Worse for the Wear
Aerophonic Records AR008



Veto-exchange 011

Advanced improvisations with the identical number of tracks, recorded in Chicago by two youngish reed/string/percussion trios both one-third European and two-thirds Yank, confirms the continued vitality of the Windy City’s Jazz scene. Yet despite being taped almost exactly one month apart and sharing the same cellist, the CDs likewise affirm the futility of trying to paint all Free Music sessions with the same brush – the resulting sound pictures are usually much different.

The three selections on Ballister’s Worse for the Wear for instance are full balls-to-the-wall improvisations, a contemporary variant on all-American Free Jazz, pioneered by the likes of saxophonists Frank Wright and Albert Ayler. Fluid sonic ideas are ejaculated from the imaginations of alto, tenor and baritone saxophonist Dave Rempis, percussionist Paal Nilssen-Love and the cello and electronics of Fred Lonberg-Holm,. In contrast Bloom seems to come from the more rarified European Free Music tradition, where rhythm is downplayed and tonal variants are revered over emotion or narrative. Yet Lonberg-Holm is accounted for playing guitar as well as cello and electronics, joined by percussionist Michael Zerang and tenor saxophonist and bass clarinetist Christoph Erb.

Clear demarcation often wilts however when struck by the cold water of verification. Just as the highly abstract canvases of Jackson Pollock, which for years were used to represent far-out Jazz turn out to have been painted while the painter was grooving to Dixieland 78s, so neither CD here turns out to be distinctively American nor European.

Take the impassioned rubs, rumbles and agitated pulsations smeared all over Ballister’s improvisations, much like what you’d see exposed from the thickened gouache of an action painting. They come from ambidextrous rhythmic talents of Norwegian drummer Nilssen-Love. Correspondingly the siphoned crackles, irregularly accented burrs, and mechanized processing heard on Bloom, which reflect prototypically continental microtonalism, are created by Lonberg-Holm and Zerang, who like Rempis are as American as corn-on-the-cob. Only Erb, whose stifling reed spits and slurs help fragment the improvisations into sound stubs which are then cunningly reassembled, is European – Swiss in fact.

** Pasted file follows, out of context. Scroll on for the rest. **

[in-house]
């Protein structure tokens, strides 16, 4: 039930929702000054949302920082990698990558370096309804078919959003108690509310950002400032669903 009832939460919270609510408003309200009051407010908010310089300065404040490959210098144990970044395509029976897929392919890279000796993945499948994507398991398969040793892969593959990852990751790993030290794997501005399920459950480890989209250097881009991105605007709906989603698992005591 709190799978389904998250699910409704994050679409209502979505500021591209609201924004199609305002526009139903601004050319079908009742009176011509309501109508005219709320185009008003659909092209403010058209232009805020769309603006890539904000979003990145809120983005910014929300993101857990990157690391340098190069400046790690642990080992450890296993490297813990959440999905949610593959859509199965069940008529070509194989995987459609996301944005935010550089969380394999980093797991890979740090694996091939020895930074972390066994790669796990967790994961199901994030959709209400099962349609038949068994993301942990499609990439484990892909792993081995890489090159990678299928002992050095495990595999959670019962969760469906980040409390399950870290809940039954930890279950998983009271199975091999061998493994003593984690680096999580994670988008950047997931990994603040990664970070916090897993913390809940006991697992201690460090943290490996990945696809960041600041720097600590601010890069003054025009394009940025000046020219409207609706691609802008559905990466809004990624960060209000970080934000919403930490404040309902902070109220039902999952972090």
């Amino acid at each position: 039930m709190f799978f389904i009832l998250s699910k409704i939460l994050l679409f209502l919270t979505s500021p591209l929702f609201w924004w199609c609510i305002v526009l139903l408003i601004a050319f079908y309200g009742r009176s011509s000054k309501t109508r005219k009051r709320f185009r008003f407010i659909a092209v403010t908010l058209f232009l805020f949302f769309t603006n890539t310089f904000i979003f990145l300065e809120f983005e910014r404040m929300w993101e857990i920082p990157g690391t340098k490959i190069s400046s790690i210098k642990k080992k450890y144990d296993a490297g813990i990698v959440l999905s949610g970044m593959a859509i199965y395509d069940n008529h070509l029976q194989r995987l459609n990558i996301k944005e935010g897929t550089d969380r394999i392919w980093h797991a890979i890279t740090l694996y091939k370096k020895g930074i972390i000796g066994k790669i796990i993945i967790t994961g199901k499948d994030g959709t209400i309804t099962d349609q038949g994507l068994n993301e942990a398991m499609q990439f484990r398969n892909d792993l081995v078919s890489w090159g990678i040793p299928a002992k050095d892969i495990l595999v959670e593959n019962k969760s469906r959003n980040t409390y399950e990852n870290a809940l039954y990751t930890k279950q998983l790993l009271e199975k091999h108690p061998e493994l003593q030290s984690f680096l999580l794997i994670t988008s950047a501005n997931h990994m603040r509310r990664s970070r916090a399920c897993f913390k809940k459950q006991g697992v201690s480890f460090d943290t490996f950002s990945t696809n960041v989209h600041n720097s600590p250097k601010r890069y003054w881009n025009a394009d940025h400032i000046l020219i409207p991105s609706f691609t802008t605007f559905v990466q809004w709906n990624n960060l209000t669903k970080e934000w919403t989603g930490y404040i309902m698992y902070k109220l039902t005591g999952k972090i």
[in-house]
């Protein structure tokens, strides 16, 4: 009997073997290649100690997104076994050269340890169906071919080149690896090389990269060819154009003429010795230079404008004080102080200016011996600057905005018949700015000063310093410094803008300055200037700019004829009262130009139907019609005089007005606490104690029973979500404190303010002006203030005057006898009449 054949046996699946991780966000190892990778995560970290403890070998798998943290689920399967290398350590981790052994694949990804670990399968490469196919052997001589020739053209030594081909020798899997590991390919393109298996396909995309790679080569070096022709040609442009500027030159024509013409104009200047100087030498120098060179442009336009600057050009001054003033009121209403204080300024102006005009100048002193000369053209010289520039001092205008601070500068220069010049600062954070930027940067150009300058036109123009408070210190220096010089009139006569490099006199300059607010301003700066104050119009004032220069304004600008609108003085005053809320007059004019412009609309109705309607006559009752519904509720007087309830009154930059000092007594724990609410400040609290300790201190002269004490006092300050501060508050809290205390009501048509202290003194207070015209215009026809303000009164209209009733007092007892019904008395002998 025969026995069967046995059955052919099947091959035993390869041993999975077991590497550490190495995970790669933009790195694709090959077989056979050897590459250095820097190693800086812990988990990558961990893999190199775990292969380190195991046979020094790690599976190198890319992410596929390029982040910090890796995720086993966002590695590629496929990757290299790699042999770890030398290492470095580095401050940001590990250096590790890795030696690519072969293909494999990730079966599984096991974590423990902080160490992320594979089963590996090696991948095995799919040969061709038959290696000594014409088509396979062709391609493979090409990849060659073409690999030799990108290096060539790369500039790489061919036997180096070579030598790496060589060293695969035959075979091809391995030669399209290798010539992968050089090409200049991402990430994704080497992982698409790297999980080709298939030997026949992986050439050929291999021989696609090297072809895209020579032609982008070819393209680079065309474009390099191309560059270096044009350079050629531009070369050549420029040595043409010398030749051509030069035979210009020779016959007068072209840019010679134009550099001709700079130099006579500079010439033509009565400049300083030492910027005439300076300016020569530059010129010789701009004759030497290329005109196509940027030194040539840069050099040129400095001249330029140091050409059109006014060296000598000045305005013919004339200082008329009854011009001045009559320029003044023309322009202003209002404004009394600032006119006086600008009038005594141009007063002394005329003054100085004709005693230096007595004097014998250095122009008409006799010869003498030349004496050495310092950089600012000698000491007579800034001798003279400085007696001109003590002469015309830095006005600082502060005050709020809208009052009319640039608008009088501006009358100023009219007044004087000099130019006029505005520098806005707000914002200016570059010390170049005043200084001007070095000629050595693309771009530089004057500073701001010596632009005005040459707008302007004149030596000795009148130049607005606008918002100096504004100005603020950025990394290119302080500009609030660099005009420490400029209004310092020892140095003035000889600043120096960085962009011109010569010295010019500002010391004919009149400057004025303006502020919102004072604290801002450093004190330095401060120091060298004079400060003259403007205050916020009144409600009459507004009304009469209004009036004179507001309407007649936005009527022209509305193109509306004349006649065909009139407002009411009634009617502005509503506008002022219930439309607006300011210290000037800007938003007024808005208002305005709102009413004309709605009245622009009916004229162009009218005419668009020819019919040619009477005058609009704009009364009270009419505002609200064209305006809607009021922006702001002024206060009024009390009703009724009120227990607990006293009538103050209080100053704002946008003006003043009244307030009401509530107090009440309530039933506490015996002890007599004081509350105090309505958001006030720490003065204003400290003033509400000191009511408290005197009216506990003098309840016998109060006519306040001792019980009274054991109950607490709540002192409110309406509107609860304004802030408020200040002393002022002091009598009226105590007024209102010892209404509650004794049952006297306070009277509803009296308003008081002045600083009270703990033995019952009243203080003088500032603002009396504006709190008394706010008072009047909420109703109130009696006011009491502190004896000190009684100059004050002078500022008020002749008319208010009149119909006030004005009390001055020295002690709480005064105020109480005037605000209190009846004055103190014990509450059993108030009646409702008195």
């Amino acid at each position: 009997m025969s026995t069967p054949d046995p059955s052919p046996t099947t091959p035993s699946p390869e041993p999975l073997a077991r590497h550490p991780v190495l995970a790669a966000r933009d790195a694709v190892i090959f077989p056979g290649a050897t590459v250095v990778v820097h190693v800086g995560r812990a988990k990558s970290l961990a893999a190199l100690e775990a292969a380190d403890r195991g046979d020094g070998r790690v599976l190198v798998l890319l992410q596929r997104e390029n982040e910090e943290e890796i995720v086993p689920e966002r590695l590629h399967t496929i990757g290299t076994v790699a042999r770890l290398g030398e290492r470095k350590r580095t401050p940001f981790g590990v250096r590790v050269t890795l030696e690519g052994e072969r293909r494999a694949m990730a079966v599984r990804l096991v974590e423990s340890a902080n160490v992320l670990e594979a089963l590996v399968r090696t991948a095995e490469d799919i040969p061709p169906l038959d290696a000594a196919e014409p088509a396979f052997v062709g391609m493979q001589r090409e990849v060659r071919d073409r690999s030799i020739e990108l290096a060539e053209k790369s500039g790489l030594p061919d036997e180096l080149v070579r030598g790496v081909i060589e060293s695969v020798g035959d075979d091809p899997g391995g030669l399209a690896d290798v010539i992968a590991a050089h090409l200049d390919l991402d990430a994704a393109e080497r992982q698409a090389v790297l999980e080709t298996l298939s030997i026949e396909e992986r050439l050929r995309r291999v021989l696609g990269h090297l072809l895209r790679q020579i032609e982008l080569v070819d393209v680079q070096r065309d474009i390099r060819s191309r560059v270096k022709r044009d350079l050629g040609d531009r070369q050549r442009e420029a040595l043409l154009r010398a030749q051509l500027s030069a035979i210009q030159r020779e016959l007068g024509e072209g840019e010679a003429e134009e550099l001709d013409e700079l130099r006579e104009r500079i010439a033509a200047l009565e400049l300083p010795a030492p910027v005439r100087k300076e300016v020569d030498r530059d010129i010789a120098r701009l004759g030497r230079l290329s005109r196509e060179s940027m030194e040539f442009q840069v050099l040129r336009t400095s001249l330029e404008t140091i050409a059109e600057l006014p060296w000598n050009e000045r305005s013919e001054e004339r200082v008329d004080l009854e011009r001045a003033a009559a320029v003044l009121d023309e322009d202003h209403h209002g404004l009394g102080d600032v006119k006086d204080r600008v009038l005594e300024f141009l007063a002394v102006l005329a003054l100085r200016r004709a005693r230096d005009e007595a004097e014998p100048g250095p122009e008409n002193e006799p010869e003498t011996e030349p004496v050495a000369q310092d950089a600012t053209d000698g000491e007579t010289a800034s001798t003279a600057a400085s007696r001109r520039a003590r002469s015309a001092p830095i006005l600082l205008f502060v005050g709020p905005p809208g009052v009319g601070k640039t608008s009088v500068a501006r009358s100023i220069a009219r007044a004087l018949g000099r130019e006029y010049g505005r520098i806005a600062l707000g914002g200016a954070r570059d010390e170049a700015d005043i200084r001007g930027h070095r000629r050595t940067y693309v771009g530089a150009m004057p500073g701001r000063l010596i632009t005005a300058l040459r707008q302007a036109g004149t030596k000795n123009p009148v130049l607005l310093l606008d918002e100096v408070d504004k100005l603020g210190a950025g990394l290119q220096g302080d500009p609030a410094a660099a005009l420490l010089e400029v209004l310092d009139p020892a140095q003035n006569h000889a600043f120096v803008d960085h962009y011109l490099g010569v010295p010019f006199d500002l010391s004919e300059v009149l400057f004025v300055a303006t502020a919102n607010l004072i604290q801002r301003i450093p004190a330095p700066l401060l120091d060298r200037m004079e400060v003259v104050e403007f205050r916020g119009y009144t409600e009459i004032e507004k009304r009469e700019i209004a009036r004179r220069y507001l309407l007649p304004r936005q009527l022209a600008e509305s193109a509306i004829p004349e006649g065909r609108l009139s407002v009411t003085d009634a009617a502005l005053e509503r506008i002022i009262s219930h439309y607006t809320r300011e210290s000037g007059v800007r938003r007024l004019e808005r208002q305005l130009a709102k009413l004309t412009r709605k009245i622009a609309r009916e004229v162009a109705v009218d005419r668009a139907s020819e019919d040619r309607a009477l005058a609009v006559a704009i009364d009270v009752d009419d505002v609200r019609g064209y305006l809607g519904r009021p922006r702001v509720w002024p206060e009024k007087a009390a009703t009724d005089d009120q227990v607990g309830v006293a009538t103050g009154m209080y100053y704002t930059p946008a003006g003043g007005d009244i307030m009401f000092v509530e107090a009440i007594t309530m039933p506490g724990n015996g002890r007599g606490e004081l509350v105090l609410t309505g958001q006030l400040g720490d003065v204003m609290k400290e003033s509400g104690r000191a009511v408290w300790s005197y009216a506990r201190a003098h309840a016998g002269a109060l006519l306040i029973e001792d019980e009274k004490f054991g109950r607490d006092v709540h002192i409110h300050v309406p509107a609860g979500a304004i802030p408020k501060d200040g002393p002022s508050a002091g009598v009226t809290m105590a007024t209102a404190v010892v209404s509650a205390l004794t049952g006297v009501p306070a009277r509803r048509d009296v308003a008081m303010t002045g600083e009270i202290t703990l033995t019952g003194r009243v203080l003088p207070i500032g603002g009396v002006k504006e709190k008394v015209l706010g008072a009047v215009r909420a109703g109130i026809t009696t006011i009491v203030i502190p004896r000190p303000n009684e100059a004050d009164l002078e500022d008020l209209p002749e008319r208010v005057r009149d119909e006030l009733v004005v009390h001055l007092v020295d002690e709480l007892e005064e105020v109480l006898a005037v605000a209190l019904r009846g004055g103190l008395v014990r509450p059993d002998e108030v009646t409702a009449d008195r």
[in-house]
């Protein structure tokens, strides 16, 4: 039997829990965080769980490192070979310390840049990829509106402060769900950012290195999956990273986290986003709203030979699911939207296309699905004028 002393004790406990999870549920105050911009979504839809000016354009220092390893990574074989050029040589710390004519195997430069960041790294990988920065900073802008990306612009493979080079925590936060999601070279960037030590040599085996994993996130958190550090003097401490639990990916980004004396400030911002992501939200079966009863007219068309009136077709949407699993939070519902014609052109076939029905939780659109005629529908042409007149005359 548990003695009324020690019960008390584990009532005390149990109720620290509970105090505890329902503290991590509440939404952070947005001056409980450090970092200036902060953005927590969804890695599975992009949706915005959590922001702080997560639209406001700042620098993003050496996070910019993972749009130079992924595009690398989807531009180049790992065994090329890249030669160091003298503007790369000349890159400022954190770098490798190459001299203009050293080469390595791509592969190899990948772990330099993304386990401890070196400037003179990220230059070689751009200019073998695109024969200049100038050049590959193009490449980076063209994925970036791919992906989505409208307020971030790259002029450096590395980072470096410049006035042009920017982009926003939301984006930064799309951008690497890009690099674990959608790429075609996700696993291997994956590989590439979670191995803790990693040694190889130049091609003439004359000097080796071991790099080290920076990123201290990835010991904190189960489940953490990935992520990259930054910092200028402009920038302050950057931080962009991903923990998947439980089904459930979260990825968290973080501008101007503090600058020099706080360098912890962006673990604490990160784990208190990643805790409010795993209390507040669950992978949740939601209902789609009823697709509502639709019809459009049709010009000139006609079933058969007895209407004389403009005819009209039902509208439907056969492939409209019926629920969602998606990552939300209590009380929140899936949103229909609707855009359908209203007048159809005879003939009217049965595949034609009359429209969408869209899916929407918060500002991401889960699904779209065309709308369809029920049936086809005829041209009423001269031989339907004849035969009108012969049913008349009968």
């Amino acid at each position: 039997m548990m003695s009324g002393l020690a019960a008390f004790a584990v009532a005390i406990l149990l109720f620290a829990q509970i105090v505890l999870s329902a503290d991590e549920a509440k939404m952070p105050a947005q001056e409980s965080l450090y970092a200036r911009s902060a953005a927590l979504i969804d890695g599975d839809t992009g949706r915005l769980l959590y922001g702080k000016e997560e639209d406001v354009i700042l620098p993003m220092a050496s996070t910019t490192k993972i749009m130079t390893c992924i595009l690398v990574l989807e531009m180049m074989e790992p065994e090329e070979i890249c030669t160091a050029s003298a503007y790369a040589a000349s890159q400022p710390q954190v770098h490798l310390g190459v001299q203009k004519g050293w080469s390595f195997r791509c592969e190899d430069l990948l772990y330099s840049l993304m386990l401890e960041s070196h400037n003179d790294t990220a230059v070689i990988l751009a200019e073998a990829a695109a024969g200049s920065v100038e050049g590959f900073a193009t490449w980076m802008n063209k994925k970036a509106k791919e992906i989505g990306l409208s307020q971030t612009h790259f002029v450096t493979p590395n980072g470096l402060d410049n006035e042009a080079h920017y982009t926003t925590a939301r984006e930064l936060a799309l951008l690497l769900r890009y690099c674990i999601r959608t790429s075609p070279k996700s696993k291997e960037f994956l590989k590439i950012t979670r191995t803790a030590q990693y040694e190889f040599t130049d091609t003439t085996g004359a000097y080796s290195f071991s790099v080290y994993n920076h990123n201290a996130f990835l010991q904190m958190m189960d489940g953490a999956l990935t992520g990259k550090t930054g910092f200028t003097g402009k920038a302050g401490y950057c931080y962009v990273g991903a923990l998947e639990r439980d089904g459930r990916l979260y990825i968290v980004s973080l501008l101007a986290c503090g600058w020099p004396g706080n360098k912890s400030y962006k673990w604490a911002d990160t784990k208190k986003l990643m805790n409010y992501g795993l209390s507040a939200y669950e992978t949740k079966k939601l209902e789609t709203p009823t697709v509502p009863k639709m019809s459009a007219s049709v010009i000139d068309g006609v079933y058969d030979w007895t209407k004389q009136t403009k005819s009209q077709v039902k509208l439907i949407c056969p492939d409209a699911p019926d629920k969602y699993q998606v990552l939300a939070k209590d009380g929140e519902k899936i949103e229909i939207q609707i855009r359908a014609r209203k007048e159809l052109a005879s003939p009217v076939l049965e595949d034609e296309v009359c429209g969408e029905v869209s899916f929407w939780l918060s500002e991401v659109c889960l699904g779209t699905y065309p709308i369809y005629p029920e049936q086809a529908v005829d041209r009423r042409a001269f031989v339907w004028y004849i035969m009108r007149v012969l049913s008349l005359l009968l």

The most productive way to measure Ballister’s program is to imagine that the band is a Rock power trio with Rempis taking the guitar role and switching instruments on ach track just like a Rock lead guitarist – but with more finesse. Although, perhaps presaging his work with Erb & company later there are also textures on “Vulpecula” where the segmented rubs and shakes from Lonberg-Holm are almost literally guitar-like. At the same time no matter how often Rempis’ screechy reed tones or the cellist’s vibrating electronics seem to be moving the others into Heavy Metal land, Nilssen-Love’s variegated beats break up the time enough so that improvisational properties are maintained along with rhythm. Given its almost 21½-minutes minute length “Fornax” allows the three to outline variations that can be interpolated within a high intensity program. Although the introduction and conclusion of the performance are rife with splattering timbres propelled at the highest velocity, an oasis of calm is carved out in the centre so that the saxophonist can show off mellow, slower-moving reed expressions.

Over on the other session the Easel trio works with coal miner-like diligence to quarry as many novel buzzes, crackles and vibrations as possible, Unearthing distinctively original tones allows them to end expressive interactions such as “Calyx” with unique sounds that muzzle Erb’s clarinet snores with what sounds like a clock radio alarm. Other than that, Lonberg-Holm’s additional string instrument means that he can cram more sawing, picking, buzzing and oscillating processes into the tunes. But no matter the situation, Zerang insures that his cymbal crinkles plus drum pressures maintain a connective beat throughout. As sonically sophisticated with his two horns’ output as Rempis is on his three – albeit with a quieter exposition – Erb often cuts through the cacophony with tropes as different as reed stutters and circular breathing. But like members of a trapeze team, just as it seems as if he trio’s acrobatic timbres will rappel beyond the safety net, one or another reaches out to rescue each improvisation for coordinated listening.

Just as oranges and apples are both fruit, both Ballister and Easel both play Free Music. But just as each fruit has a particular taste, so do the two bands. But both can be savored for that they are.

—Ken Waxman

Track Listing: Worse: 1. Fornax 2. Scutum 3. Vulpecula

Personnel: Worse: Dave Rempis (alto, tenor and baritone saxophones); Fred Lonberg-Holm (cello and electronics) and Paal Nilssen-Love (drums and percussion)

Track Listing: Bloom: 1. Corolla 2. Calyx 3. Perigon

Personnel: Bloom: Christoph Erb (tenor saxophone and bass clarinet); Fred Lonberg-Holm (cello, guitar and electronics) and Michael Zerang (drums and percussion)